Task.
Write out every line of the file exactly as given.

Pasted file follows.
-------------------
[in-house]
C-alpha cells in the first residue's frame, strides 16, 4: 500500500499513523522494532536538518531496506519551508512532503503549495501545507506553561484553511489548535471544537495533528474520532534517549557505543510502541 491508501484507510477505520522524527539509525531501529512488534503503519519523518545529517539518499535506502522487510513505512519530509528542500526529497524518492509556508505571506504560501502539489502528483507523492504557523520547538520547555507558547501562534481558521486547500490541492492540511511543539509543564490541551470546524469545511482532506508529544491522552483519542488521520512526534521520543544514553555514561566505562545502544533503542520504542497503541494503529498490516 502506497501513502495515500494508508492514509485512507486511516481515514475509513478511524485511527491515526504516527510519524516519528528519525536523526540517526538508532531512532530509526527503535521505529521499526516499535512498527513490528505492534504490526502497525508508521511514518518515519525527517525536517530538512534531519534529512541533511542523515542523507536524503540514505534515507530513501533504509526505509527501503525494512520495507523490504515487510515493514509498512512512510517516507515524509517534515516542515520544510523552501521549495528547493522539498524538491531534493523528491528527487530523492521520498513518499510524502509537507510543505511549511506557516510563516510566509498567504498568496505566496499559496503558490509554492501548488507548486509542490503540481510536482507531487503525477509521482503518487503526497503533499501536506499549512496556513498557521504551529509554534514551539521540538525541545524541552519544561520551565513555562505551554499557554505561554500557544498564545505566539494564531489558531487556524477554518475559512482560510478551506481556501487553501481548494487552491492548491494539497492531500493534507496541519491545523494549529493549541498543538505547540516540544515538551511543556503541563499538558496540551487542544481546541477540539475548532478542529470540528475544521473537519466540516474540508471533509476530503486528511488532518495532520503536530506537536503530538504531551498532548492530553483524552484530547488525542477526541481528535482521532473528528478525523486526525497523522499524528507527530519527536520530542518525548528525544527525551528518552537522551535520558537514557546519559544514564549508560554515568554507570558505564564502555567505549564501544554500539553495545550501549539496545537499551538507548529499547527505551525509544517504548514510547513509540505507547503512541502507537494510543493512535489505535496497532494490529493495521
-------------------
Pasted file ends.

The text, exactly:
[in-house]
C-alpha cells in the first residue's frame, strides 16, 4: 500500500499513523522494532536538518531496506519551508512532503503549495501545507506553561484553511489548535471544537495533528474520532534517549557505543510502541 491508501484507510477505520522524527539509525531501529512488534503503519519523518545529517539518499535506502522487510513505512519530509528542500526529497524518492509556508505571506504560501502539489502528483507523492504557523520547538520547555507558547501562534481558521486547500490541492492540511511543539509543564490541551470546524469545511482532506508529544491522552483519542488521520512526534521520543544514553555514561566505562545502544533503542520504542497503541494503529498490516 502506497501513502495515500494508508492514509485512507486511516481515514475509513478511524485511527491515526504516527510519524516519528528519525536523526540517526538508532531512532530509526527503535521505529521499526516499535512498527513490528505492534504490526502497525508508521511514518518515519525527517525536517530538512534531519534529512541533511542523515542523507536524503540514505534515507530513501533504509526505509527501503525494512520495507523490504515487510515493514509498512512512510517516507515524509517534515516542515520544510523552501521549495528547493522539498524538491531534493523528491528527487530523492521520498513518499510524502509537507510543505511549511506557516510563516510566509498567504498568496505566496499559496503558490509554492501548488507548486509542490503540481510536482507531487503525477509521482503518487503526497503533499501536506499549512496556513498557521504551529509554534514551539521540538525541545524541552519544561520551565513555562505551554499557554505561554500557544498564545505566539494564531489558531487556524477554518475559512482560510478551506481556501487553501481548494487552491492548491494539497492531500493534507496541519491545523494549529493549541498543538505547540516540544515538551511543556503541563499538558496540551487542544481546541477540539475548532478542529470540528475544521473537519466540516474540508471533509476530503486528511488532518495532520503536530506537536503530538504531551498532548492530553483524552484530547488525542477526541481528535482521532473528528478525523486526525497523522499524528507527530519527536520530542518525548528525544527525551528518552537522551535520558537514557546519559544514564549508560554515568554507570558505564564502555567505549564501544554500539553495545550501549539496545537499551538507548529499547527505551525509544517504548514510547513509540505507547503512541502507537494510543493512535489505535496497532494490529493495521